Simone Biles — Olympian (2013 - Present)

Treino da Equipe de ginástica estado-unidense

Photo via: Wiki Commons. upload.wikimedia.org

Although she never suited up for any of Houston's professional franchises, it's impossible to discuss Houston sports without considering Simone Biles. At 23-years-old, she has already composed a resume en route to her title as "The Greatest Gymnast Ever" — given to her by Olympian legend, Mary Lou Retton.

Biles is currently the most decorated gymnast in history with 27 gold medals since 2013. During The 2016 Summer Olympics in Rio, Biles dominated her opponents, collecting four gold medals in five competitions. If not for the cancellation of the 2020 Summer Olympics, Biles' reign would have continued in Japan.

Warren Moon — Houston Oilers (1984 - 1993)

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Warren Moon went from an undrafted prospect in 1978 to the first African-American quarterback to be inducted into the Pro Football Hall of Fame nearly 30 years later (2006). One of the most underrated quarterbacks on a national scale, Moon's legacy in Houston is one only a handful of athletes in Houston sports can exceed.

Prior to ending his career with the Kansas City Chiefs in 2000, Moon established him as one of the league's top quarterbacks during his nine-year tenure with the Houston Oilers — where he recorded six of his nine Pro-Bowl selections. In 1990, Moon took home league MVP honors, Offensive Player of the Year, and received his first All-Pro selection while leading the NFL for most passing yards (4,689) on the year.

By the time he was traded to the Vikings in 1994, Moon left the Oilers as the franchise leader in passing touchdowns (196), pass completions (3,988) and passing yards (33,685) — all of which still stands in Oilers/Texans history.

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After rallying in the ninth inning in Game 1 to take the pivotal opener of this best-of-three ALWC series, the Astros were in the driver's seat to try and end the series on Wednesday with another win at Target Field. Here is a quick rundown of Game 2:

Final Score: Astros 3, Twins 1.

Series: HOU Wins 2-0.

Winning Pitcher: Cristian Javier.

Losing Pitcher: Cody Stashak.

Houston gets the first hit and first run in the fourth

Through the first three innings, neither team could get a hit off of Jose Berrios or Jose Urquidy, though the Twins did load the bases in the bottom of the first on two walks and an error, but Urquidy would strand the runners before getting 1-2-3 innings in the second and third.

Meanwhile, the Astros lineup was retired in order in three perfect innings by Berrios. That changed in the top of the fourth when Houston would get back-to-back two-out walks to set up the first hit of the game, an RBI-single by Kyle Tucker to give the Astros a 1-0 lead.

Dusty Baker makes another early call to the bullpen before Twins tie it up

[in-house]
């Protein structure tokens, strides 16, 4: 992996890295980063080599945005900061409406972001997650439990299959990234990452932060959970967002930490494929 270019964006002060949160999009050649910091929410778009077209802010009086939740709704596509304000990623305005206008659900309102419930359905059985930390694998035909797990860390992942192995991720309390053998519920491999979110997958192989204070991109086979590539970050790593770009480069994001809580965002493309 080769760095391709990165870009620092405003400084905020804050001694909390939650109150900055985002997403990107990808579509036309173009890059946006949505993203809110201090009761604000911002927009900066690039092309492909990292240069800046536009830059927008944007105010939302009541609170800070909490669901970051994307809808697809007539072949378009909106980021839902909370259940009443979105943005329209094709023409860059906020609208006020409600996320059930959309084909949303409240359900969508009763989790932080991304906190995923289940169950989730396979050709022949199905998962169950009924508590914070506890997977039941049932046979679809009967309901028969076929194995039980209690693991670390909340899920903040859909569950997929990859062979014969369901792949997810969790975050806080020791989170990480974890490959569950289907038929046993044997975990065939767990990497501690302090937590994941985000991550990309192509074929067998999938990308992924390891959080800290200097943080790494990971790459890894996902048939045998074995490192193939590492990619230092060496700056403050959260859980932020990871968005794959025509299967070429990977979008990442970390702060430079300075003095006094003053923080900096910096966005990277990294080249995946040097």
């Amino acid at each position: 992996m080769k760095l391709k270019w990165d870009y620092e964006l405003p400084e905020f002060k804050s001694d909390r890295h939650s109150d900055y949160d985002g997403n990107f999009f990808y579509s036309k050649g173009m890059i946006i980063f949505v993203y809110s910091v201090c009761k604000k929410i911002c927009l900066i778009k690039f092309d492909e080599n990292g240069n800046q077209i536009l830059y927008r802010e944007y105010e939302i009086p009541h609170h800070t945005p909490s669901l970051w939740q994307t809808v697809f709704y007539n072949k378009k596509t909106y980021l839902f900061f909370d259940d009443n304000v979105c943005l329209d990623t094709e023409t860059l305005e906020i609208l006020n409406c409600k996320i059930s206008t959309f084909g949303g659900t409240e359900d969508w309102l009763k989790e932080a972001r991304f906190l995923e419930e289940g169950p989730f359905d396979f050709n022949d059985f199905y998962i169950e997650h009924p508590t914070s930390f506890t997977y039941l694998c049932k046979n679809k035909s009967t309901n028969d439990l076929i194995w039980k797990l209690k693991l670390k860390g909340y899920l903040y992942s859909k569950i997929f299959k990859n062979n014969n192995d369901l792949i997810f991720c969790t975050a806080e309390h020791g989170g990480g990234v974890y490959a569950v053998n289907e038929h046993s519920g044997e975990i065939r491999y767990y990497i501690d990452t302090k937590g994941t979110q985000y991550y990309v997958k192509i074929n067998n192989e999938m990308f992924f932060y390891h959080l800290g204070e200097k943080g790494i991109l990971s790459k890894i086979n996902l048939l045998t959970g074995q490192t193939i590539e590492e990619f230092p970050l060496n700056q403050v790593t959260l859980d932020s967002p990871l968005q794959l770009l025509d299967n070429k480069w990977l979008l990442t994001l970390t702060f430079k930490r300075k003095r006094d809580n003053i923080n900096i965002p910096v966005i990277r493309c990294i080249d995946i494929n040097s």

Urquidy was able to keep the 1-0 lead by working around a two-out single in the bottom of the fourth, the first hit for the Twins. He returned in the fifth, allowing a leadoff single before a strikeout for the first out. Dusty Baker would pull another early hook, like Greinke the day prior, dipping into his bullpen early to end Urquidy's day at just 76 pitches in the fifth. His final line: 4.1 IP, 2 H, 0 R, 0 ER, 2 BB, 3 K, 76 P.

Brooks Raley was who Baker called on to face the top of the Twins' lineup. He would walk his first batter, putting runners on first and second, get a strikeout for the second out, then allow an RBI-double to Nelson Cruz that almost scored a second, go-ahead run. Instead, the runner was out at home thanks to a terrific defensive play by Carlos Correa, bulleting the ball to Maldonado at home, who made a great tag to save the run and keep it tied 1-1.

Correa homers, Astros advance to ALDS

After Raley completed the fifth inning for Urquidy, Cristian Javier was the next reliever out to begin the bottom of the sixth. He would toss a 1-2-3 frame, sending the tie game to the seventh. In the top of the seventh, Carlos Correa broke the tie with a long, loud two-out solo home run to center-field, putting the Astros back in front 2-1.

Javier held on to the one-run lead in the bottom of the seventh by working around a leadoff walk, then returned for the eighth. He would get through it scoreless, despite allowing a one-out walk to Nelson Cruz, who would be pinch-ran for by the speedy Byron Buxton. After a strikeout for out number two, Javier would catch Buxton between first and second base in a rundown, getting the big final out of the inning.

Houston added insurance in the top of the ninth, getting two on base before an RBI-single by Kyle Tucker, his second of the day to make it 3-1. That left things up to closer Ryan Pressly, making his first appearance of the postseason. He would notch the save, advancing the Astros to the ALDS for their fourth-straight year.

Up Next: The Astros will now have a few days off to travel to the west coast before starting their ALDS with the winner of the A's / White Sox ALWC series. Game 1 of their ALDS will be on Monday, October 5th, at Dodger Stadium in Los Angeles, with start time TBD.